Once an exotic rarity outside its home country, sushi is now ubiquitous and top-quality Japanese food is found all over the world – so can this restaurant in London make it feel special? James Fisher paid a visit to find out.

Sushi sells. It is as commonly known a fact as receiving a pair of socks for Christmas, or watching your runner tumble over the first fence in the Grand National. All across the globe, in cities of stature, high-end Japanese fare fills a hefty portion of the fine dining on offer. It’s comfort food for the mobile gastronome, both in substance and atmosphere, and its underlying success is based on a set of rules.

They are as follows: an absurdly priced ‘marquee’ dish, usually featuring Kobe beef, that costs more than your yuppie son’s/daughter’s Clapham rent; a cocktail bar that mixes drinks so delicately and precisely that you can shave with them; décor pulled straight from Blade Runner; a menu that requires a cryptographer to unravel; and a water feature.

Follow these, and a successful restaurant shall emerge, bustling with the murmurations of high-end clientele, both national and international. The setting itself is unimportant, and, often, it’s best to have no windows at all.

None of these are criticisms. They are merely facts, like sushi and socks, that we, as a society, must come to terms with. I like these restaurants; the food in them is exceptional.

Ginza Onodera is one. Upon entrance, I was greeted by a room that is impossibly grey yet shiny, and by a bar, meticulously ordered, manned by a 12-year-old boy. There, he made me a cocktail so refreshingly sharp and bright that I wonder if he was born here, created specially by the mixologist gods to make vodka delicious. I had the Peachy Punch, which is a perfect description of itself, and I promptly forgot about the 30-minute train delay I had just suffered to get here.

And then it was down, around and down again, into the main restaurant, a space that seems alarmingly intimate, but also spawns room after room, which makes me glad that I was following someone who knew where they were going.

I assume that staff at these places take a mild pleasure in watching new customers inspect the menu with the curious eye of a master jeweller, as the question: ‘would you like some help with the menu?’ was delivered in the most knowing tone. The menu itself was a treasure of deliciously named morsels, such as Wagyu carpaccio and seabass usuzukuri.  I opted for the more measured approach of wagyu dumplings, spicy tuna tartare and Cornish crab cream croquettes. All were splendid, especially the croquettes, coming as they did with béchamel sauce, arguably the last thing you would expect to find in a restaurant such as this.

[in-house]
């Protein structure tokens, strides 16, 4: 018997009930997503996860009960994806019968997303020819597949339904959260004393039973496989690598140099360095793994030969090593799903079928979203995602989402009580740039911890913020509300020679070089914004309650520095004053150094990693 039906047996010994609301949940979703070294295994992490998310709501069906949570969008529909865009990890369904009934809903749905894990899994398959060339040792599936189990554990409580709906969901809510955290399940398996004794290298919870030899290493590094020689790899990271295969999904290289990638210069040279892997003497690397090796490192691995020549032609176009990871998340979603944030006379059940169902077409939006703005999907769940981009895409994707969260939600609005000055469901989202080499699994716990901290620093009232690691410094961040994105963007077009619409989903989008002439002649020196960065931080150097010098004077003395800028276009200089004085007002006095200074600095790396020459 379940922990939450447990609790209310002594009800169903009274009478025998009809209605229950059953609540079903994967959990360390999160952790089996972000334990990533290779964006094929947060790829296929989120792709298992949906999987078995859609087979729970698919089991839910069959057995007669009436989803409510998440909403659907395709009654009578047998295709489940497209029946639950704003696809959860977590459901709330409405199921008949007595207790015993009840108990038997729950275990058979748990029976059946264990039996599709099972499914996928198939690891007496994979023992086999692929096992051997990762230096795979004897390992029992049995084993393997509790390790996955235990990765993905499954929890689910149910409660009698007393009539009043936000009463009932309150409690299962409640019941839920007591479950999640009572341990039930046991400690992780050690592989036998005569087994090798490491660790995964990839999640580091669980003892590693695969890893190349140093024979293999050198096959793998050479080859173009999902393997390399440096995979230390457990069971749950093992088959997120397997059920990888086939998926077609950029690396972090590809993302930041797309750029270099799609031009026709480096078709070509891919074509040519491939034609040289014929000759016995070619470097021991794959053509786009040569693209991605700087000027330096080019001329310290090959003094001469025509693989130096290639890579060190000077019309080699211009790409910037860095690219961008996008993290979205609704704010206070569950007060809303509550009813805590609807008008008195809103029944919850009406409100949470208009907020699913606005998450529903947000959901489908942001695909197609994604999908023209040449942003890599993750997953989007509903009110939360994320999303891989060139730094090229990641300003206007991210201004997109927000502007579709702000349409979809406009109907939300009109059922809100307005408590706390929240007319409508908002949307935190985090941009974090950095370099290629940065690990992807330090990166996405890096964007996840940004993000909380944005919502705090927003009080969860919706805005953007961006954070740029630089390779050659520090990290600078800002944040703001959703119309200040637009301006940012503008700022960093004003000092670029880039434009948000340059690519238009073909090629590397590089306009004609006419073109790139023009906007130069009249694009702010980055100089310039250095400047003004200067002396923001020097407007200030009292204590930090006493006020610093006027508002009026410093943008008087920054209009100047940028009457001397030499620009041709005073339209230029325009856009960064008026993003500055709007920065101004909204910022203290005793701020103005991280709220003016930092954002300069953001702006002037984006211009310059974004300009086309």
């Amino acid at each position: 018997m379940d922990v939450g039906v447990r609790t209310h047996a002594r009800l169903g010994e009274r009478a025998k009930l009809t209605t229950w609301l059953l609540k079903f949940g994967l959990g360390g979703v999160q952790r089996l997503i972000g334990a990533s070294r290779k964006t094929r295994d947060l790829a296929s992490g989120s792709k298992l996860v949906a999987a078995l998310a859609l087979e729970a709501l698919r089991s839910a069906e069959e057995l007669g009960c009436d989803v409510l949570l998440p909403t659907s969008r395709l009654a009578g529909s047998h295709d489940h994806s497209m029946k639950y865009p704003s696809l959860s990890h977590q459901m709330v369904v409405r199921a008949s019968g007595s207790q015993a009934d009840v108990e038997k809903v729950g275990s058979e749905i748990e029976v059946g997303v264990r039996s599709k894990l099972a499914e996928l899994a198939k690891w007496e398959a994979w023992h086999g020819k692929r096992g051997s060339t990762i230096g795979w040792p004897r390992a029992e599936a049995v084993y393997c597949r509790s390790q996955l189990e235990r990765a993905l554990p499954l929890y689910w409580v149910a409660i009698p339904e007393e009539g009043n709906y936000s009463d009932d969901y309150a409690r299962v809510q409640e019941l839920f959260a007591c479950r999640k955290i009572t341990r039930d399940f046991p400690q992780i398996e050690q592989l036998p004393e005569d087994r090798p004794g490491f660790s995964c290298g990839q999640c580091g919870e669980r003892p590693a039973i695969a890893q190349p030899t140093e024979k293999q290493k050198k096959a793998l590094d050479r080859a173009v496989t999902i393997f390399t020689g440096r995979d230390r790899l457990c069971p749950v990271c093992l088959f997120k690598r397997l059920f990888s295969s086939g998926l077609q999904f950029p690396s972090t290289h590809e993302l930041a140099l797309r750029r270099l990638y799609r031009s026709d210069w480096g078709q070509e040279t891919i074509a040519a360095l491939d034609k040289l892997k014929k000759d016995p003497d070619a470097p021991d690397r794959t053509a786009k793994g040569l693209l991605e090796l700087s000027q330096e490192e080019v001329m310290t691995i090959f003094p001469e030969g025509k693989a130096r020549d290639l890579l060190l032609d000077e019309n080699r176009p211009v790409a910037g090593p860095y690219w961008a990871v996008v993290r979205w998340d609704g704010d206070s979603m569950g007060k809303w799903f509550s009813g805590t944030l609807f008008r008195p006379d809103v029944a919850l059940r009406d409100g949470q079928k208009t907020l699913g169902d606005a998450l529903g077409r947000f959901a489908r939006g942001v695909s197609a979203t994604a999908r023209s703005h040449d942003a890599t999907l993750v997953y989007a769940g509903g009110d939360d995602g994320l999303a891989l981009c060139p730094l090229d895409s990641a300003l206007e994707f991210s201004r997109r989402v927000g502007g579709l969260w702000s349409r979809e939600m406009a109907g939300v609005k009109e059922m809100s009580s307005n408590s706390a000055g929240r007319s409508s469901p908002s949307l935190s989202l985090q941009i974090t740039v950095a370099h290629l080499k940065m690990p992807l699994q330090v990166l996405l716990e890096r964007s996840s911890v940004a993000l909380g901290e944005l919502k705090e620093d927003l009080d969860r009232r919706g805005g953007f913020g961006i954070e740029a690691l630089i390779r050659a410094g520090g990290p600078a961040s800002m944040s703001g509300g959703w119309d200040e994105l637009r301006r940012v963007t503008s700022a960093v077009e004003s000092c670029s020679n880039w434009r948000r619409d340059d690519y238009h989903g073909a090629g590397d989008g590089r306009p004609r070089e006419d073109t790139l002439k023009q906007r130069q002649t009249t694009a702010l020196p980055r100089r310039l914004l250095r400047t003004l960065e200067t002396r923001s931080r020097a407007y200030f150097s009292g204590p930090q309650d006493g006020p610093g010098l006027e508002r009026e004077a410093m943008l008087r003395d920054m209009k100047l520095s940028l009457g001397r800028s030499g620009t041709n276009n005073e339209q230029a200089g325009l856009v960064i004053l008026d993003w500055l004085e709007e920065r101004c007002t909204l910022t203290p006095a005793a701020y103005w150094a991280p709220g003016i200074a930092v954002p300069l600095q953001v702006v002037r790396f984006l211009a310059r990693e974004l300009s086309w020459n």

The meal itself was pleasingly quiet, and I was able to talk and be heard without howling over my sake. I’m a firm believer in food tasting better when you don’t require a megaphone to beg for the salt, especially when all my attention was required by a middle course of sashimi, accompanied with spider-crab rolls.

I live for spider crab – in fact, the reason I get out of bed most mornings and engage my brain for 8-10 hours a day is to obtain money with which to purchase them. I’d never had it in sushi form before but it lended itself to the medium most admirably, and was likely my favourite dish of the night. The sashimi came on a bed of ice, and while being unassuming, was a delightful contrast.

On to the main course, and one from each grill was selected. A lamp chop from the Robata (cooked over charcoal) and black cod in ginger from the Teppanyaki (cooked on an iron griddle). The cod came apart quicker than the England football team at a major tournament, and was refreshingly moist and subtle. The lamb was more vigorous, finely spiced and, while delicious, was a little plain when considering the £35 price.

(Speaking of price, incidentally, the aforementioned ‘marquee’ Kobe beef dish at Ginza Odera is priced at £550 for 500g – or a cool £1,000 for 1000g. And you thought I was joking about that rent.)

In a world where homogeneity is viewed with growing disdain, it is worth remembering that there are things in life that we should rely on being consistent. It’s nice to know that pretty much anywhere, restaurants like Ginza Onodera exist (this spot alone has sister restaurants in Shanghai, New York, LA and Honolulu, as well as Ginza itself). It’s nice to know that a lunch of luxury, which implies a greater cultural understanding but secretly doesn’t require any, can be obtained, whether for business or pleasure.

Ginza Onodera is a splendid meal, blended with precision and flavour, which would struggle to disappoint even the most curated of Oriental palates, and will certainly impress new ones. But you know that already, because, whether it was here, or somewhere else just like it, you’ve already been.

Ginza Onodera is at 15 Bury Street in St James’s, London. Starters £15-£27, main courses £15-£1,000, with a three-course set menu at £65 – onodera-group.com/uk.